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Peter B. Collins
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March 16, 2006
President Bush is expected to get much of what he requested in a $92 billion House measure for wars and hurricane cleanup, but a provision on the controversial Dubai ports deal is a reminder that legislators are increasingly apt to part ways with the president.
Not really, but I've been rather puzzled by the concerned reactions to V for Vendetta. The two basic ones seem to be "it glorifies terrorism!" and "it makes references to the Bush administration which means it's really about the evil Bush administration!"
The first one is just silly. The world of the comic book, and presumably the movie, is a genuine fascist totalitarian state. I'm reasonably sure that the violent overthrow of tyrannical governments is something we're usually okay with. I mean, we kept encouraging Iraqis to do just that. I seem to remember something in our own history too. The fact that the fascist state evolved from the country we know as the United Kingdom doesn't change the fact that it is indeed a fascist tyranny.
As for the references to contemporary events in the film, that's a way to provide a frame that the audience can understand. Whether the filmmakers intend it to be part cautionary tale or not, if you do a movie about the "near future" it certainly makes sense to ground it its past, or our present. The original book is similarly grounded in the author's view of then-contemporary England.
Anyway, I haven't actually seen the movie, but if a movie about a fascist tyranny has people freaking out because they view it as a critique of the Bush administration I think that says more about their own view of the administration than the filmmakers'.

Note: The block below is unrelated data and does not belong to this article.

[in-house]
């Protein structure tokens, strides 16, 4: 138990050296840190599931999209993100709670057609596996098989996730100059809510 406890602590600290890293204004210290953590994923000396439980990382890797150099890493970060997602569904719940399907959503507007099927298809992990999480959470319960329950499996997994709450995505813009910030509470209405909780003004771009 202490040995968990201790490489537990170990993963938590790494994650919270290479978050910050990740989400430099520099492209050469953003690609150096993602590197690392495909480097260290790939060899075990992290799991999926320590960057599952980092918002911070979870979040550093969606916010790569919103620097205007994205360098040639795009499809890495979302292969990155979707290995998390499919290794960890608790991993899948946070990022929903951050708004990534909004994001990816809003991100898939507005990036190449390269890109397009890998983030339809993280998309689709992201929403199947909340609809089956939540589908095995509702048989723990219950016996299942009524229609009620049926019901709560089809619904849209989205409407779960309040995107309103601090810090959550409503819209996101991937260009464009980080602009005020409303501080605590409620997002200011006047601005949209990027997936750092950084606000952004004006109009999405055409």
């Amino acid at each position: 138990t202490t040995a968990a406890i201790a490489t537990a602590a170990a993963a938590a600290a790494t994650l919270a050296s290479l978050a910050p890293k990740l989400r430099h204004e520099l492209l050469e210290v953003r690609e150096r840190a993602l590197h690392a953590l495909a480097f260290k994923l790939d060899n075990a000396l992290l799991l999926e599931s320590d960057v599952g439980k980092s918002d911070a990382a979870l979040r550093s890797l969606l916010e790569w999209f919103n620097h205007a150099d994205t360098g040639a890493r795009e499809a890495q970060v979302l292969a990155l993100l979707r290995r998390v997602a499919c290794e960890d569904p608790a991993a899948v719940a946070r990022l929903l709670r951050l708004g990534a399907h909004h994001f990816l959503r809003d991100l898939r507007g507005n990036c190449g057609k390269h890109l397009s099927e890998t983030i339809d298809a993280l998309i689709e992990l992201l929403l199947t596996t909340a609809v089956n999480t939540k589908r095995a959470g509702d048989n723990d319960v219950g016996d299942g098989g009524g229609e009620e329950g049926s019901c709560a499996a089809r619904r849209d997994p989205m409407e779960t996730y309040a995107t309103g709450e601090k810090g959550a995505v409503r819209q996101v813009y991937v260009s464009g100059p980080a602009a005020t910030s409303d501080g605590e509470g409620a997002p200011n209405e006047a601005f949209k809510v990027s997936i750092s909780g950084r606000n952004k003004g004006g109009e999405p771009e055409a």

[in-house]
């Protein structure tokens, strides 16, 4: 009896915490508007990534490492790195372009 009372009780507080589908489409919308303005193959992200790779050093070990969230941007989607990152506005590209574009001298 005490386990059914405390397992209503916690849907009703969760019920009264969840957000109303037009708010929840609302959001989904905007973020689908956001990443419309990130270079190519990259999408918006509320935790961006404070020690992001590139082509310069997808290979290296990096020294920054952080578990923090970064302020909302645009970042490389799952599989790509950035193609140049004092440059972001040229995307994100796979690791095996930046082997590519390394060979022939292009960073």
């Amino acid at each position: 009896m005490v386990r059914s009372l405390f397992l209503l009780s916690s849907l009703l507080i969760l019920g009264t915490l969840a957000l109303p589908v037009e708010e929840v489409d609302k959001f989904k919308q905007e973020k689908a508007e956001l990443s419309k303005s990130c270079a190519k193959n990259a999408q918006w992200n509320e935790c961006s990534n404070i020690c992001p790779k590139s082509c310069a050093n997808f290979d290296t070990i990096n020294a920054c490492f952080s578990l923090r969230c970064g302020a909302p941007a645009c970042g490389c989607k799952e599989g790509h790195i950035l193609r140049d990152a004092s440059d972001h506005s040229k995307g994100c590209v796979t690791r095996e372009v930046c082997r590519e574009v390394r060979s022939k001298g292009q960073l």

Oh, and David Denby's smack on Moore for being concerned at the time about quarantining AIDS patients is ridiculous. Discussion of quarantining AIDS patients was pretty standard fare in the mid-1980s, and though it never went anywhere as a matter of policy in the US, LaRouche did get quarantine proposals onto the California ballot twice. Yes it was LaRouche, and yes they were defeated, but he still managed to get the signatures to get them on the ballot.
And, from the December 20, 1985 New York Times:
In the mid-80s there was plenty of reason to be concerned that such measures could be taken. From a Nov. 4, 1985 CSM article:
Besides the typical shortcomings that any Republican budget bill has, this one has a particularly alarming problem: ANWR is in it and because it's a budget bill, we can't filibuster.
We need to call the 41 anti-drilling Dems (and Jeffords) and tell them to vote it down because of ANWR. Same goes for Chafee, Coleman, DeWine, McCain, Smith, Snowe, and Collins (gonna need some more convincing for McCain and Smith especially).
We need to call Burns, Ensign, and Coburn and tell them to vote it down because of the debt ceiling amendment and fiscal responsibility (as noted in the previous comment).
We need to call Akaka and tell him to vote down the budget because his amendment was not agreed to and subsequently, there isn't enough money for veterans in the bill.
Some others who are likely or may vote down the budget are Voinovich and Specter.
Etc, etc, etc.
In my opinion, the key votes will be: Landrieu, Akaka, Inouye, Specter, Snowe, Collins, McCain, Smith, Burns, Ensign, and Coburn. Call these Senators and tell them to oppose this disastrous budget!
There's plenty in this bill to fight. Use this diary to coordinate.
America has been at war for 3 years, with no end in sight, and Congress has refused to debate the war since the initial authorization to use military force was debated in 2002
John wants a list of Bush stupidities. I want to take us all the way back to the beginning when a spy plane was downed in China. The crew was held for weeks and Bush's biggest concern was whether or not they had Bibles. The Chinese returned the plane itself in crates months later, presumably getting a nice look at whatever tech goodies were in there, after Bush got down on his knees and begged forgiveness. At the time the spin from the wingers was that even though we apologized we didn't super duper apologize, so it was okay.